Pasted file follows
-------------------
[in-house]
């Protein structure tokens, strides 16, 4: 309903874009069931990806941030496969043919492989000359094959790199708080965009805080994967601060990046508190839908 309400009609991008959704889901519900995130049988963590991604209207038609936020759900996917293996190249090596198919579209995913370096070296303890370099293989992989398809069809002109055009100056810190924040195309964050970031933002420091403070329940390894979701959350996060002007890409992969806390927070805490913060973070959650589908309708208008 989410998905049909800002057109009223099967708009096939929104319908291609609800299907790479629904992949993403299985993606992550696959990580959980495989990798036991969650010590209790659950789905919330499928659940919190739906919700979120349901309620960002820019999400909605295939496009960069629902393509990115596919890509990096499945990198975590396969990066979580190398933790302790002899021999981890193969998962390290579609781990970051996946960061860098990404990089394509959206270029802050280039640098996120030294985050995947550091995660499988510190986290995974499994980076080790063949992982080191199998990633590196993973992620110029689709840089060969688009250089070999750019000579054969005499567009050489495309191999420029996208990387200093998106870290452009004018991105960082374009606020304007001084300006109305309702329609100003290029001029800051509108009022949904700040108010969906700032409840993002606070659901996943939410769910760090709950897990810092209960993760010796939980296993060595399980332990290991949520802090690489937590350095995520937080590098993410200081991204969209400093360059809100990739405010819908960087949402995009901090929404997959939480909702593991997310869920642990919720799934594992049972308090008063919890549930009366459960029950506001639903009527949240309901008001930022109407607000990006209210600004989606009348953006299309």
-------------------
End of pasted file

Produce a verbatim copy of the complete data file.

[in-house]
């Protein structure tokens, strides 16, 4: 309903874009069931990806941030496969043919492989000359094959790199708080965009805080994967601060990046508190839908 309400009609991008959704889901519900995130049988963590991604209207038609936020759900996917293996190249090596198919579209995913370096070296303890370099293989992989398809069809002109055009100056810190924040195309964050970031933002420091403070329940390894979701959350996060002007890409992969806390927070805490913060973070959650589908309708208008 989410998905049909800002057109009223099967708009096939929104319908291609609800299907790479629904992949993403299985993606992550696959990580959980495989990798036991969650010590209790659950789905919330499928659940919190739906919700979120349901309620960002820019999400909605295939496009960069629902393509990115596919890509990096499945990198975590396969990066979580190398933790302790002899021999981890193969998962390290579609781990970051996946960061860098990404990089394509959206270029802050280039640098996120030294985050995947550091995660499988510190986290995974499994980076080790063949992982080191199998990633590196993973992620110029689709840089060969688009250089070999750019000579054969005499567009050489495309191999420029996208990387200093998106870290452009004018991105960082374009606020304007001084300006109305309702329609100003290029001029800051509108009022949904700040108010969906700032409840993002606070659901996943939410769910760090709950897990810092209960993760010796939980296993060595399980332990290991949520802090690489937590350095995520937080590098993410200081991204969209400093360059809100990739405010819908960087949402995009901090929404997959939480909702593991997310869920642990919720799934594992049972308090008063919890549930009366459960029950506001639903009527949240309901008001930022109407607000990006209210600004989606009348953006299309």